Who knows why there's such a universal appeal to food cooked on skewers? Whatever the reasons, today's class offers ammo for the argument that skewered dishes just taste great. Steven demonstrates six recipes that use a variety of skewering techniques (toothpicks, double-skewers, sugarcanes) and talks about the wide array of skewers and kebabs available on the market today. Highlights include sweet and salty bacon grilled prunes, authentic shish kebab and an elegant recipe for grilled quail from Greece.
On the menu (page numbers indicate page in the Barbecue! Bible, unless otherwise noted):
Bacon Grilled Prunes (recipe follows, page 64)
Pancetta Grilled Figs (page 64)
Vietnamese Grilled Beef and Basil Rolls (page 42)
Shrimp Mousse on Sugar Cane (page 55)
Honey Sesame Shrimp on the Barbie (page 349)
The Real Turkish Shish Kebab (page 194)
Grilled Quail Santorini (page 275)
In many countries, the skewer isn't just a cooking implement: it's also an eating utensil. Singapore's sate vendors always leave the top half-inch of a sate skewer exposed. You use it to impale the diced onion and cucumber traditionally served with sate.
But my favorite skewers are those of the edible variety, like the strips of sugar cane on which shrimp mousse is grilled to make Vietnam's famous chao tom. When you eat chao tom, you chew on the skewer, which releases an unexpected burst of sweetness-the prefect foil for the briny mousse.
The Balinese take a similar approach when they grill kaffir lime-leaf scented fish mousse on fresh lemongrass stalks to make their legendary sate lilit. Nor is the idea limited to Asia: consider the rosemary branches used by Italians to make seafood and veal spedini. Contemporary American chefs are using everything from cinnamon sticks to vanilla beans to skewer grilled fruit and other desserts.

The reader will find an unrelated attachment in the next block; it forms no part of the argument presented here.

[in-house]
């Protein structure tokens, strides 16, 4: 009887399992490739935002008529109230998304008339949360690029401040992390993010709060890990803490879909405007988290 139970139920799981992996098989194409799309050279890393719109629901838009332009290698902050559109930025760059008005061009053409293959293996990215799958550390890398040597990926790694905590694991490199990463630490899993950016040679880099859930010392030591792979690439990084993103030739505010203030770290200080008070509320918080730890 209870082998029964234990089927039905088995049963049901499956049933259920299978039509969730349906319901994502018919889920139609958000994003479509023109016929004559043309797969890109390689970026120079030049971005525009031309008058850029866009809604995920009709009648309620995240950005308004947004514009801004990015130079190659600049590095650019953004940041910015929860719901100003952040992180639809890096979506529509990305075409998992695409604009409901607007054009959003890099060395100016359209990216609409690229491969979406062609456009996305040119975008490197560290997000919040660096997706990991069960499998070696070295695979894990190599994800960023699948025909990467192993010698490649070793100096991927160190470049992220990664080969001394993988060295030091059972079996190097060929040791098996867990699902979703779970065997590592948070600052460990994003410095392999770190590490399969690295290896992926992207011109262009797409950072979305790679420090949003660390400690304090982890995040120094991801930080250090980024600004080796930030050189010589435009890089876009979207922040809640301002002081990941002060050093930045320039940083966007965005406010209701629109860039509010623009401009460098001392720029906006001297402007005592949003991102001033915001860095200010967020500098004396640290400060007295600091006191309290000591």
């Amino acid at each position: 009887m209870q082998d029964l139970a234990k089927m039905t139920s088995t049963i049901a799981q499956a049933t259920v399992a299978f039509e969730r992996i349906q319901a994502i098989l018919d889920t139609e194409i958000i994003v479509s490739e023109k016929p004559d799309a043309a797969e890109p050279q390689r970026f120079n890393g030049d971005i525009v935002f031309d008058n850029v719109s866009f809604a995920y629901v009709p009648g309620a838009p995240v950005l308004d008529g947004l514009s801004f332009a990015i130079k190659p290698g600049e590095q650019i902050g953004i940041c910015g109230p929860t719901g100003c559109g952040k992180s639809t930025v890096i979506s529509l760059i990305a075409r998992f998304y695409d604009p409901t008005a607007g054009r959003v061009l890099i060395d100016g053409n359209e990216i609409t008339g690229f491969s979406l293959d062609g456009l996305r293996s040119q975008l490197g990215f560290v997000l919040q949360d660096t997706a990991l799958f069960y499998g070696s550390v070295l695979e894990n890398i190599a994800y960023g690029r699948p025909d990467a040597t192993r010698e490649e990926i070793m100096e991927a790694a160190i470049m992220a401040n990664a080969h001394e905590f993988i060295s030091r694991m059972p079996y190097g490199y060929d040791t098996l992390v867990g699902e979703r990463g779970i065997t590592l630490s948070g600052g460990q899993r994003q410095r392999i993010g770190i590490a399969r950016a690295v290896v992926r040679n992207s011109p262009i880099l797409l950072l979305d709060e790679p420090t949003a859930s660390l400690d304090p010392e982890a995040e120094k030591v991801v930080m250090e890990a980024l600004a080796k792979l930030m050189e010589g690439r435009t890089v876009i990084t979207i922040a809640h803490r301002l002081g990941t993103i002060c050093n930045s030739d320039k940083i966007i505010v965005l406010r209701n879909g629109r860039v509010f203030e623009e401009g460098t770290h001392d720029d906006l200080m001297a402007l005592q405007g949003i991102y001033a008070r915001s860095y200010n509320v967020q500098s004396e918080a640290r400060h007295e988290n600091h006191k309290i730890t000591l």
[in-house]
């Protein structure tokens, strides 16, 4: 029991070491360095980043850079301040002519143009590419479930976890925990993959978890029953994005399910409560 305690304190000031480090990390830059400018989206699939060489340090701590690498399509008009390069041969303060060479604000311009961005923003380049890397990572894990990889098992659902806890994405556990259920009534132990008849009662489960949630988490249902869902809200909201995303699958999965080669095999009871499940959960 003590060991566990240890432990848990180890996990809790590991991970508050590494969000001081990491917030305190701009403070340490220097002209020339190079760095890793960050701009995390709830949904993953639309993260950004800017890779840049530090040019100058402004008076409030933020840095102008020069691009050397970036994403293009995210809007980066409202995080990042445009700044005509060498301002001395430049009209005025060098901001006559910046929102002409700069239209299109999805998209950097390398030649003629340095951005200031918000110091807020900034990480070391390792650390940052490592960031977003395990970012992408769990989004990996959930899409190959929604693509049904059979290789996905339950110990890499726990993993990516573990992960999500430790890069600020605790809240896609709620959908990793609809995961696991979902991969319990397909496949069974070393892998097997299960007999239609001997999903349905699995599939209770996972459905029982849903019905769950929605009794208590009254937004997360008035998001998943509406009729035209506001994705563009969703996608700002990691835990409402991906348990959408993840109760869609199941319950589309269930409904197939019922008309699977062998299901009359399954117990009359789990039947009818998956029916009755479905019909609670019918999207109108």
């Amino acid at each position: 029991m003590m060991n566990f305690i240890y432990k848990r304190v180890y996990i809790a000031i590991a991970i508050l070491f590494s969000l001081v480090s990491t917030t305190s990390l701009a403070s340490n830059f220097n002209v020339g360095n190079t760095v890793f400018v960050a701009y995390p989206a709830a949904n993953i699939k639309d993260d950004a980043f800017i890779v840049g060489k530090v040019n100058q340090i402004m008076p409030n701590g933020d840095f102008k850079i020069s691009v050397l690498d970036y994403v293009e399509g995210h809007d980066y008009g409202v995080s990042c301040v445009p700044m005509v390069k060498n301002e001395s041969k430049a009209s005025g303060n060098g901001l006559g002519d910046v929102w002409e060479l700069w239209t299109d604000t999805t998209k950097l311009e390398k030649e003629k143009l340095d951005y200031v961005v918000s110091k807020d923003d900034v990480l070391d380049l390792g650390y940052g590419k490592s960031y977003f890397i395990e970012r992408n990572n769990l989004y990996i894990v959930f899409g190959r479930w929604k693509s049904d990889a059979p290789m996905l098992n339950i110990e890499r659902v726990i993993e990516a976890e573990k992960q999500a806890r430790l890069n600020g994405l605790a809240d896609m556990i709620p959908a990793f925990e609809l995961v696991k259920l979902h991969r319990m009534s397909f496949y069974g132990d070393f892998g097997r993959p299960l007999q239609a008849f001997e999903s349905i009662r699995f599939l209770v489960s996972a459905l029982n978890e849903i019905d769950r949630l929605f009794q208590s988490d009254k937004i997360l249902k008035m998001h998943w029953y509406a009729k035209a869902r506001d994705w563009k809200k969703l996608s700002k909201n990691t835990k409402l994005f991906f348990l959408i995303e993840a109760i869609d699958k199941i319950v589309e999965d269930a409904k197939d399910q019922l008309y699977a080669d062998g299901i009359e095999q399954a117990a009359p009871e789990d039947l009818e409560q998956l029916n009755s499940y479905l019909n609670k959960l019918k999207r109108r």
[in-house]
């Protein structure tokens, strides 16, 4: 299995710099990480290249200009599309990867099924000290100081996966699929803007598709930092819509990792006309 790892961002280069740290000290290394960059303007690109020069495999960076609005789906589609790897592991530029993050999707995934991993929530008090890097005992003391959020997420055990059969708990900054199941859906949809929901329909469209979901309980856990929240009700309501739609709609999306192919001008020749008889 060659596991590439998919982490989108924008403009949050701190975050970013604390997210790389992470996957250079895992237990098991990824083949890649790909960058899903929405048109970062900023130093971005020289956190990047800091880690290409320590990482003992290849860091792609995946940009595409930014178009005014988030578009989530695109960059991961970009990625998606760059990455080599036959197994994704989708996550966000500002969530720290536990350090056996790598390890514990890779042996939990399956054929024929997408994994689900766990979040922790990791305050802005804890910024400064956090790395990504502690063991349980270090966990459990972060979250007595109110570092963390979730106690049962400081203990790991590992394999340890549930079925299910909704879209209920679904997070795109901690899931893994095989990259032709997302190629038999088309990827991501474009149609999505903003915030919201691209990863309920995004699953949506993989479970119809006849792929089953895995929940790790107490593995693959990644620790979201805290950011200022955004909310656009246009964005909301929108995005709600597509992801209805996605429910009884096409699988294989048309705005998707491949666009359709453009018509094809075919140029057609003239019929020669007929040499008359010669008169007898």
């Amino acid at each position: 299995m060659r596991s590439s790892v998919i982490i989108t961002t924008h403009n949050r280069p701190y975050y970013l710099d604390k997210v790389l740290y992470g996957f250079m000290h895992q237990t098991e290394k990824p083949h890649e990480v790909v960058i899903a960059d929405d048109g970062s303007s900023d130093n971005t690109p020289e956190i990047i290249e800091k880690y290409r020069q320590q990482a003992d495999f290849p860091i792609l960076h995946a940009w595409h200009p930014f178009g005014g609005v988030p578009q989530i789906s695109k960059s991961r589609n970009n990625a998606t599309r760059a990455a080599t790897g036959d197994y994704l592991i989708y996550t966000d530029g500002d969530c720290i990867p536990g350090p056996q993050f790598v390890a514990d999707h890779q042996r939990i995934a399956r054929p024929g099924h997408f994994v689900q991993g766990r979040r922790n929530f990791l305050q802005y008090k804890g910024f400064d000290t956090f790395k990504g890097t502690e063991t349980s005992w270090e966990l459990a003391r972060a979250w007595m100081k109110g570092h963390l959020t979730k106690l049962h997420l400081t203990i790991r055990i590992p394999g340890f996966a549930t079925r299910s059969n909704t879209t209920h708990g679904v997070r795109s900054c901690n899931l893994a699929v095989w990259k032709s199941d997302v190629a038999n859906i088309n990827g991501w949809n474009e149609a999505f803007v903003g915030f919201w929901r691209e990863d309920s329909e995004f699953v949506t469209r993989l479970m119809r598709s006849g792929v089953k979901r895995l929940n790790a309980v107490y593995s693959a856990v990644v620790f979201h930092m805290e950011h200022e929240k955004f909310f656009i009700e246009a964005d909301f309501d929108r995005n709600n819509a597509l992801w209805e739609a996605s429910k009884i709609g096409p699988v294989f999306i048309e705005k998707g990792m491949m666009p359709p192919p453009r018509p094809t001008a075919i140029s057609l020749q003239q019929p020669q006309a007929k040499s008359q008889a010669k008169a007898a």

Skewer cooking may be universal, but it's not without its technical fine points. This truth will be apparent to anyone who has tried to cook shish kebab on a round metal skewer, only to have the meat cubes burn on one side or vegetables slip off into the coals. As any craftsman knows, the first step is to choose the right tool for the job.
Use bamboo skewers for bitesize pieces of chicken, seafood, and meat. Use slender metal skewers for firm cuts of meat, like lamb cubes, shrimp, or sausages in casings. Use wide flat skewers for grilling ground meats or soft vegetables, like peppers, tomatoes, and eggplants. The latter are available at Middle Eastern and Persian markets.
When buying metal skewers, choose flat ones or squared off edges. (Foods will slip or fall of round metal skewers.) Wooden handles are useful if you plan to serve the food on the skewer. (This enables guests to unskewer the meats without burning their fingers.) If serving on metal skewers without handles, in the style of Central Asia, it's best for the host to unskewer the meats.
In either case, never eat meat directly off a metal skewer. You risk burning your lips.
Here's proof that some of the world's tastiest dishes are also the most simple. This recipe consists of only two ingredients--bacon and prunes--but the contrast of sweet and salty, meaty and fruity, crisp and chewy makes this an irresistable appetizer. For the best results, use an artisinal cob-smoked bacon.
Makes 16 pieces
4 to 5 strips bacon
16 pitted prunes
1. Preheat the grill to high. Cut each strip of bacon into 3 or 4 pieces. (Each piece should be just large enough to wrap up a prune). Wrap each prune in bacon and secure with small metal skewers or toothpicks. (The skewers or toothpicks should run through the center.)
2. Grill the prunes until thoroughly heated and the bacon is crisp, 1 to 3 minutes per side, turning with tongs. Transfer to a platter and serve at once. Remove the skewers or toothpicks before serving or at least warn your guests of their presence.